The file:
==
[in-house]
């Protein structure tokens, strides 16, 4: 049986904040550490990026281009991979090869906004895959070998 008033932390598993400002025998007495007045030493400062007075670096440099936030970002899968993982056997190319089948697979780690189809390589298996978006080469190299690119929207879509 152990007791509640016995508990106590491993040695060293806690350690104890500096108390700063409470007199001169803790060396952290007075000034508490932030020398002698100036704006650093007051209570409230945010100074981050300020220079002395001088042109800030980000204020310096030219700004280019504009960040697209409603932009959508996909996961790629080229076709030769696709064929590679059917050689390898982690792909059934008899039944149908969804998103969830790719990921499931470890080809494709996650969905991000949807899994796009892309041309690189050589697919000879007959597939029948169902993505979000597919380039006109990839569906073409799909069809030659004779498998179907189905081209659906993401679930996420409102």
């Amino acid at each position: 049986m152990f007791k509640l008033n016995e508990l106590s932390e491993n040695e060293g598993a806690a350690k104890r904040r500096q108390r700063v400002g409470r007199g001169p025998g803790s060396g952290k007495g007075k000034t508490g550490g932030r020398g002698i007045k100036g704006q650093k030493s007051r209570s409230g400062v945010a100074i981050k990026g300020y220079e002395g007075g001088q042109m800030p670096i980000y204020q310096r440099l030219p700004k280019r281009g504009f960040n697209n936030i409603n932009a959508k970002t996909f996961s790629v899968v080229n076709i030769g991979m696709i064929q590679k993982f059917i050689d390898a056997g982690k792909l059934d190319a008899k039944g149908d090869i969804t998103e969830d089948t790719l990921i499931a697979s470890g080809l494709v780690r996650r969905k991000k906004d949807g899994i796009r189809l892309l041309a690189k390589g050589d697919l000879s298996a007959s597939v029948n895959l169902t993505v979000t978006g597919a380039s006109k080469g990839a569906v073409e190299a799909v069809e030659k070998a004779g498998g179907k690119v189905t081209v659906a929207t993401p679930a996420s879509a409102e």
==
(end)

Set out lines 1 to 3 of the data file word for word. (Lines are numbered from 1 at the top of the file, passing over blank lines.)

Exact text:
[in-house]
């Protein structure tokens, strides 16, 4: 049986904040550490990026281009991979090869906004895959070998 008033932390598993400002025998007495007045030493400062007075670096440099936030970002899968993982056997190319089948697979780690189809390589298996978006080469190299690119929207879509 152990007791509640016995508990106590491993040695060293806690350690104890500096108390700063409470007199001169803790060396952290007075000034508490932030020398002698100036704006650093007051209570409230945010100074981050300020220079002395001088042109800030980000204020310096030219700004280019504009960040697209409603932009959508996909996961790629080229076709030769696709064929590679059917050689390898982690792909059934008899039944149908969804998103969830790719990921499931470890080809494709996650969905991000949807899994796009892309041309690189050589697919000879007959597939029948169902993505979000597919380039006109990839569906073409799909069809030659004779498998179907189905081209659906993401679930996420409102």
């Amino acid at each position: 049986m152990f007791k509640l008033n016995e508990l106590s932390e491993n040695e060293g598993a806690a350690k104890r904040r500096q108390r700063v400002g409470r007199g001169p025998g803790s060396g952290k007495g007075k000034t508490g550490g932030r020398g002698i007045k100036g704006q650093k030493s007051r209570s409230g400062v945010a100074i981050k990026g300020y220079e002395g007075g001088q042109m800030p670096i980000y204020q310096r440099l030219p700004k280019r281009g504009f960040n697209n936030i409603n932009a959508k970002t996909f996961s790629v899968v080229n076709i030769g991979m696709i064929q590679k993982f059917i050689d390898a056997g982690k792909l059934d190319a008899k039944g149908d090869i969804t998103e969830d089948t790719l990921i499931a697979s470890g080809l494709v780690r996650r969905k991000k906004d949807g899994i796009r189809l892309l041309a690189k390589g050589d697919l000879s298996a007959s597939v029948n895959l169902t993505v979000t978006g597919a380039s006109k080469g990839a569906v073409e190299a799909v069809e030659k070998a004779g498998g179907k690119v189905t081209v659906a929207t993401p679930a996420s879509a409102e």